The European Commission is using contrived arguments to justify the application of the rule of law conditionality against Hungary, while Brussels’ real goal is to replace the Hungarian government, Polish Deputy Foreign Minister Piotr Wawrzyk said in an interview published on Tuesday.
Wawrzyk was speaking to Poland’s PAP news agency about the European Commission’s (EC) proposal to suspend part of the cohesion funds due to Hungary over concerns about the mismanagement of EU funds.
Asked by the PAP news agency whether he thought these concerns were justified, Wawrzyk said the proposal was “certainly not for the reasons described by the Commission, as the Brussels body does not launch similar procedures against other Member States, where according to EC reports, there are indeed serious corruption problems in the use of EU funds.
So we see that we are dealing with a kind of contrived argument,”
the Polish diplomat noted.
Asked what the Commission’s real objective is, Wawrzyk said that “as with the action against Poland, their objective is to replace the Hungarian government.” He explained that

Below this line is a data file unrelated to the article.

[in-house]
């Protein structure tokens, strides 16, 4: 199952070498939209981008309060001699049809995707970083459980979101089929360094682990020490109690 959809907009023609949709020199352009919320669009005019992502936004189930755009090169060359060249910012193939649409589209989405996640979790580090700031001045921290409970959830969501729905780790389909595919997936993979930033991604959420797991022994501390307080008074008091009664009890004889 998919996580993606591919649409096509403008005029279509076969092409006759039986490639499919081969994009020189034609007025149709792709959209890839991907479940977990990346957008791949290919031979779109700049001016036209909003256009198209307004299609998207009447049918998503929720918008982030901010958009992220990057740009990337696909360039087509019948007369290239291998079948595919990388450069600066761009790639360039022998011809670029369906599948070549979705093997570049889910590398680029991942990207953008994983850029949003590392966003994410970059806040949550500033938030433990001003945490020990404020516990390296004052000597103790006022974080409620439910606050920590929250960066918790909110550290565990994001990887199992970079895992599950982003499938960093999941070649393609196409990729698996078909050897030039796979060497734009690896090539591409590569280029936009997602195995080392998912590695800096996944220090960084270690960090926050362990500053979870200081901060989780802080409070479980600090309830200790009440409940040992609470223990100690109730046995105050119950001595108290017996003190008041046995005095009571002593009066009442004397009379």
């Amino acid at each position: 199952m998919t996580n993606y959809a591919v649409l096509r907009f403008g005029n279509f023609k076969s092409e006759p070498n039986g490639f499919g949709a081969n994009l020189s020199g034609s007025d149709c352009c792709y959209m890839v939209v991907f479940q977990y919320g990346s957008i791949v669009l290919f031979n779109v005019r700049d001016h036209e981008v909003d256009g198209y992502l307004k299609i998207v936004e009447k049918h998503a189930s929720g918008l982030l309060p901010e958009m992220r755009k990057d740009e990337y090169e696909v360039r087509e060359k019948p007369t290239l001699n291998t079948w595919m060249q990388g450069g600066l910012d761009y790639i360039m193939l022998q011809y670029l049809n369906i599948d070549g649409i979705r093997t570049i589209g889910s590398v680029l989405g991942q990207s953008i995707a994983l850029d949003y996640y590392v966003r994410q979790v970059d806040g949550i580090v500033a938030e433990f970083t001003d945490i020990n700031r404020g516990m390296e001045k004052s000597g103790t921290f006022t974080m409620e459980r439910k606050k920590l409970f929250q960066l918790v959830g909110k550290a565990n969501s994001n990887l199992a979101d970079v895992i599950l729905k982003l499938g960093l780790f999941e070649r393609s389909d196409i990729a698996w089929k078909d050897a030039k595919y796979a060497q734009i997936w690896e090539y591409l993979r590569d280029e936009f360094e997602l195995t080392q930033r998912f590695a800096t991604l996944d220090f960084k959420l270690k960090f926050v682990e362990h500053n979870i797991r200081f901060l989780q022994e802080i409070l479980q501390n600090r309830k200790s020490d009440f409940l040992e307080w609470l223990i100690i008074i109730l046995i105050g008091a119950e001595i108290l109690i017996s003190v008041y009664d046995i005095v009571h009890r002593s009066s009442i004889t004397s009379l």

the Commission “does not like certain governments because they do not share the views of the so-called European mainstream.”
The panel therefore “uses various legal tricks” to try to replace these governments, Wawrzyk said, adding that “so far this procedure has been practically fruitless.”
Asked whether Hungary would indeed lose EU funds, the Deputy Minister said the Commission would certainly seek to set a deterrent example to governments that did not follow its policy. But Poland “certainly cannot support such solutions,” Wawrzyk stressed.
This is not the first time recently that Poland has publicly sided with Hungary in the rule of law debate.
On Sunday, Polish Prime Minister Mateusz Morawiecki also stated that Poland would strongly oppose the European institutions depriving Hungary of EU funds.
Last week, the European Parliament adopted a report about the rule of law in Hungary, according to which, “Hungary can no longer be considered a full democracy.” During the debate about the report, a Slovak MEP also stood up in defense of Hungary. Miroslav Radačovský from the Slovak Patriot party said he disagreed with the resolution of the Parliament in relation to Hungary.
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